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Keratoconjunctivitis Sicca      

 

Common names or abbreviations:

bulletKeratoconjunctivitis sicca (KCS)
bulletkeratitis sicca
bulletdry eye syndrome

Description or definition:

Keratoconjunctivitis sicca (KCS) is also called keratitis sicca or “dry eye syndrome.”  KCS is an inflammatory disease of both the conjunctiva (the pink tissue that lines the inner surface of the eyelids and covers the front portions of the eyeball) and the cornea (the transparent outer covering of the eye) that is caused by a deficiency in tear production.

This condition causes dry patches across the corneal surface or, in more advanced cases, widespread and severe corneal drying.  In the severe cases, the dried cornea is deprived of oxygen and nutrients through the tear film and undergoes rapid destructive changes.  This can result in brown pigmentation, scarring, ulceration, and vessel growth across the surface of a normally clear window of the eye. 

KCS can be caused by hypothyroidism, infections of the lacrimal glands (such as distemper virus), reaction to sulfa drugs, removal of  prolapsed nictitans gland (cherry eye), chronic conjunctivitis, or immune mediated disease.  Congenital KCS (the dog is born with it) is rare.

Related Terms and Conditions:

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Pannus:  This is an immune-mediated disease of the cornea that resembles KCS clinically.  Pigment forming cells give the eye a gray-pink to a variegated brown and black appearance.  Frequently there will also be inflammation and reddening of the conjunctiva.  This disease is most commonly seen in GSD and GSD-cross dogs.  Unlike KCS, tear production is normal in this disease.  Without treatment, the inflammation will progress to cover the entire cornea and can lead to total blindness.  Because pannus is an autoimmune disorder, corticosteroids are used to manage this disease.
 

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Chronic immune mediated keratoconjunctivitis sicca (CIKS): This is the newer name for pannus.
 

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Xerophthalmia: Sometimes used interchangeably as a term for KCS, but usually refers to abnormal dryness of the conjunctiva and cornea due to a systemic deficiency of vitamin A

Symptoms:

Repeated squinting, discharge, cloudy eyes, eyelids sticking together.  In the later stages of the disease, brown pigmentation, scarring, ulceration, vessel growth or clouding across the normally clear surface of the eye, decreased vision or blindness.

Diagnosis:

Diagnosis is based on history, clinical signs, and a number of diagnostic procedures.   For example, the “Schirmer tear test” measures the production of liquid tears, and various stains are used to define breaks in the corneal surface and to evaluate the health of the outer layer of the cornea.

Treatment:

The goals of treatment are to restore moisture to the eye and to treat conditions such as infection or ulceration that develop because of the lack of normal tears.  A veterinarian can prescribe eye drops, such as Cyclosporine, that will increase tear secretion.  Corticosteroid eye drops and topical anti-inflammatory or anti-bacterial drugs may also be needed depending on the severity of the condition.  Some dogs recover with treatment, however, for those experiencing the condition in a more severe degree, surgery may be a possibility.  There is a procedure called “parotid duct transposition” where a salivary gland duct is moved and sutured in the conjunctival sac of the eye.  The secretion from the parotid salivary gland is watery and provides an acceptable substitute for the aqueous tears.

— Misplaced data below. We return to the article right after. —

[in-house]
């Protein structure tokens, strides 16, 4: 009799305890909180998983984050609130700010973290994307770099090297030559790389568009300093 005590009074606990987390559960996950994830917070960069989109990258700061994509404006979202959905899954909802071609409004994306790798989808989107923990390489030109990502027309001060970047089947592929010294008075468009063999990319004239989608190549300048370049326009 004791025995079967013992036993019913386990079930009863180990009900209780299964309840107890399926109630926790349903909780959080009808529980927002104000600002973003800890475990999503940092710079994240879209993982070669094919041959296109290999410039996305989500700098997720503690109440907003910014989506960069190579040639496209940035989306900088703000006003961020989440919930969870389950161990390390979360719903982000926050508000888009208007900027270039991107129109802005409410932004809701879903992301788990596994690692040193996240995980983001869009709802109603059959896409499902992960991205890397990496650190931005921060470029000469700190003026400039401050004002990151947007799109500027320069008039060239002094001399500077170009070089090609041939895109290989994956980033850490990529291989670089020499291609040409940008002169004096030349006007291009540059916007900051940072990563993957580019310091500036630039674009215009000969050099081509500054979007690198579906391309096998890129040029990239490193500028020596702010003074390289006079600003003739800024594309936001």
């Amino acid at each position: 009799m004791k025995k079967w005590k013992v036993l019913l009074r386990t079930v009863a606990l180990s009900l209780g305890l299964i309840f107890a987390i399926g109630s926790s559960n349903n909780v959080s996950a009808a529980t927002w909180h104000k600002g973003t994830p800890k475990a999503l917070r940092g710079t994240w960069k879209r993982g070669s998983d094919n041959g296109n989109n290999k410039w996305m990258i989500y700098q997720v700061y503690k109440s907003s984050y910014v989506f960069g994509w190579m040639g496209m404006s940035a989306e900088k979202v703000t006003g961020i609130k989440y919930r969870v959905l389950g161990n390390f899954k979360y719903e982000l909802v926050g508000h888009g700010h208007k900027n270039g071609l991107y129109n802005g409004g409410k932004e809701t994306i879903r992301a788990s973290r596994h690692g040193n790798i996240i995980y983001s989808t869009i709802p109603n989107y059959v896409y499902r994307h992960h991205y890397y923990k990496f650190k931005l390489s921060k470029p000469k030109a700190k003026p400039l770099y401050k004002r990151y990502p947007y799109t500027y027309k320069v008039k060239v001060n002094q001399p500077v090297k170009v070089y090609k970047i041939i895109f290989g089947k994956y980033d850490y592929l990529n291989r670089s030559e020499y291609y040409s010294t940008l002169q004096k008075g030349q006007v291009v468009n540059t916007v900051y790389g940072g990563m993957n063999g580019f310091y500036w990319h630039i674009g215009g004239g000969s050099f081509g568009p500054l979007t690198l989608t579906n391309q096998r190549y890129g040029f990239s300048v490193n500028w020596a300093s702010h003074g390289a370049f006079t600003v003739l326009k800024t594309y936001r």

Links to sites about this disease:

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http://eyedvm.com/keratoconjunctivitis_sicca_.htm

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http://www.westieclubamerica.com/health/kcs.html

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http://www.eyeclinicforanimals.com/dog4.html

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http://www.dryeyeinfo.org/Dry_Eye_In_Depth.htm

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http://www.wedgewoodpharmacy.com/monographs/cyclosporine.asp

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http://www.vetinfo.com/dencyclopedia/deciks.html

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http://www.alaskanmalamute.org/jk0796.htm

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http://www.workingdogs.com/doc0087.htm

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http://petplace.netscape.com/Articles/artShow.asp?artID=217&conID=13650

This summary provided by:

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Jessica S

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Wildfire Kennel

 

Dedicated to improving the health of ISSR Shiloh Shepherds.

 


Copyright © 1998 - 2009. Shiloh Shepherd Dog™ Club of America.
All rights reserved. Revised: January 2008

The information on this website was written by ISSR breeders and other concerned individuals, however we are are NOT veterinarians. This information is being provided as a general overview, from information we were able to find about each disease through our own research. These summaries are not intended to be relied upon as medical or veterinary advice, nor do we consider ourselves experts in the veterinary field or in any of these conditions. While we do our best to provide the most up to date information, new research is constantly being done on these diseases. We recommend that you do further study and talk to your veterinarian on any topics you see here, as we cannot guarantee that the information posted here is the most current information available.  This site was originally designed and maintained by Debbie Knatz.